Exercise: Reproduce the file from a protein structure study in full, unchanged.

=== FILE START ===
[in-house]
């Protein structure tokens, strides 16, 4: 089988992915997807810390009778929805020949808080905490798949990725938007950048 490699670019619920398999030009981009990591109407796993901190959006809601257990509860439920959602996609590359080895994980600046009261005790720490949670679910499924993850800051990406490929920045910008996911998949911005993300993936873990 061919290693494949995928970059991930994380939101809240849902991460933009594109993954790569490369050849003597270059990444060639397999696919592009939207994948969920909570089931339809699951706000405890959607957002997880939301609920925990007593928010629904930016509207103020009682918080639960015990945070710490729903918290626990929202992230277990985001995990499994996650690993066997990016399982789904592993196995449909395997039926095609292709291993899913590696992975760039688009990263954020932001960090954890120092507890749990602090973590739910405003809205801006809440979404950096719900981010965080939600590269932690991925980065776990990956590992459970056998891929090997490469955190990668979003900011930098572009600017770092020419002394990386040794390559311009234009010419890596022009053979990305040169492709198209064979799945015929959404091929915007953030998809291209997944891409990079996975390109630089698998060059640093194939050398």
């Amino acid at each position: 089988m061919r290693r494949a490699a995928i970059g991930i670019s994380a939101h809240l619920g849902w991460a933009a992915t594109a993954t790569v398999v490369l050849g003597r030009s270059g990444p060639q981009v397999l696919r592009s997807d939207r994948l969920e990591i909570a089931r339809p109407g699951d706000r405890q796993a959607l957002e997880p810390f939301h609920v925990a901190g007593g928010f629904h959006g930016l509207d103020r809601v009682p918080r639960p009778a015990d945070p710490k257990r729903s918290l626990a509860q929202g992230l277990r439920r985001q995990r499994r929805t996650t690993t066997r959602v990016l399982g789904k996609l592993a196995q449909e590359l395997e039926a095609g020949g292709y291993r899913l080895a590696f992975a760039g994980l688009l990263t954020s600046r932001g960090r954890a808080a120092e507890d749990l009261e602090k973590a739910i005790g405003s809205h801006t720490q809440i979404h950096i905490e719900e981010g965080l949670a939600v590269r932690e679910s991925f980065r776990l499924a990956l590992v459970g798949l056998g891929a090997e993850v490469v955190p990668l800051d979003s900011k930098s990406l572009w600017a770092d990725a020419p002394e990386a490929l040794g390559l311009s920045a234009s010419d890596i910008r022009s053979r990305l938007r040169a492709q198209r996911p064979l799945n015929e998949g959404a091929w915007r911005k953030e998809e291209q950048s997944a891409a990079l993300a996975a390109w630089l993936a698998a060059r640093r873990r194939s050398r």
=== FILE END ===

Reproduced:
[in-house]
């Protein structure tokens, strides 16, 4: 089988992915997807810390009778929805020949808080905490798949990725938007950048 490699670019619920398999030009981009990591109407796993901190959006809601257990509860439920959602996609590359080895994980600046009261005790720490949670679910499924993850800051990406490929920045910008996911998949911005993300993936873990 061919290693494949995928970059991930994380939101809240849902991460933009594109993954790569490369050849003597270059990444060639397999696919592009939207994948969920909570089931339809699951706000405890959607957002997880939301609920925990007593928010629904930016509207103020009682918080639960015990945070710490729903918290626990929202992230277990985001995990499994996650690993066997990016399982789904592993196995449909395997039926095609292709291993899913590696992975760039688009990263954020932001960090954890120092507890749990602090973590739910405003809205801006809440979404950096719900981010965080939600590269932690991925980065776990990956590992459970056998891929090997490469955190990668979003900011930098572009600017770092020419002394990386040794390559311009234009010419890596022009053979990305040169492709198209064979799945015929959404091929915007953030998809291209997944891409990079996975390109630089698998060059640093194939050398």
């Amino acid at each position: 089988m061919r290693r494949a490699a995928i970059g991930i670019s994380a939101h809240l619920g849902w991460a933009a992915t594109a993954t790569v398999v490369l050849g003597r030009s270059g990444p060639q981009v397999l696919r592009s997807d939207r994948l969920e990591i909570a089931r339809p109407g699951d706000r405890q796993a959607l957002e997880p810390f939301h609920v925990a901190g007593g928010f629904h959006g930016l509207d103020r809601v009682p918080r639960p009778a015990d945070p710490k257990r729903s918290l626990a509860q929202g992230l277990r439920r985001q995990r499994r929805t996650t690993t066997r959602v990016l399982g789904k996609l592993a196995q449909e590359l395997e039926a095609g020949g292709y291993r899913l080895a590696f992975a760039g994980l688009l990263t954020s600046r932001g960090r954890a808080a120092e507890d749990l009261e602090k973590a739910i005790g405003s809205h801006t720490q809440i979404h950096i905490e719900e981010g965080l949670a939600v590269r932690e679910s991925f980065r776990l499924a990956l590992v459970g798949l056998g891929a090997e993850v490469v955190p990668l800051d979003s900011k930098s990406l572009w600017a770092d990725a020419p002394e990386a490929l040794g390559l311009s920045a234009s010419d890596i910008r022009s053979r990305l938007r040169a492709q198209r996911p064979l799945n015929e998949g959404a091929w915007r911005k953030e998809e291209q950048s997944a891409a990079l993300a996975a390109w630089l993936a698998a060059r640093r873990r194939s050398r």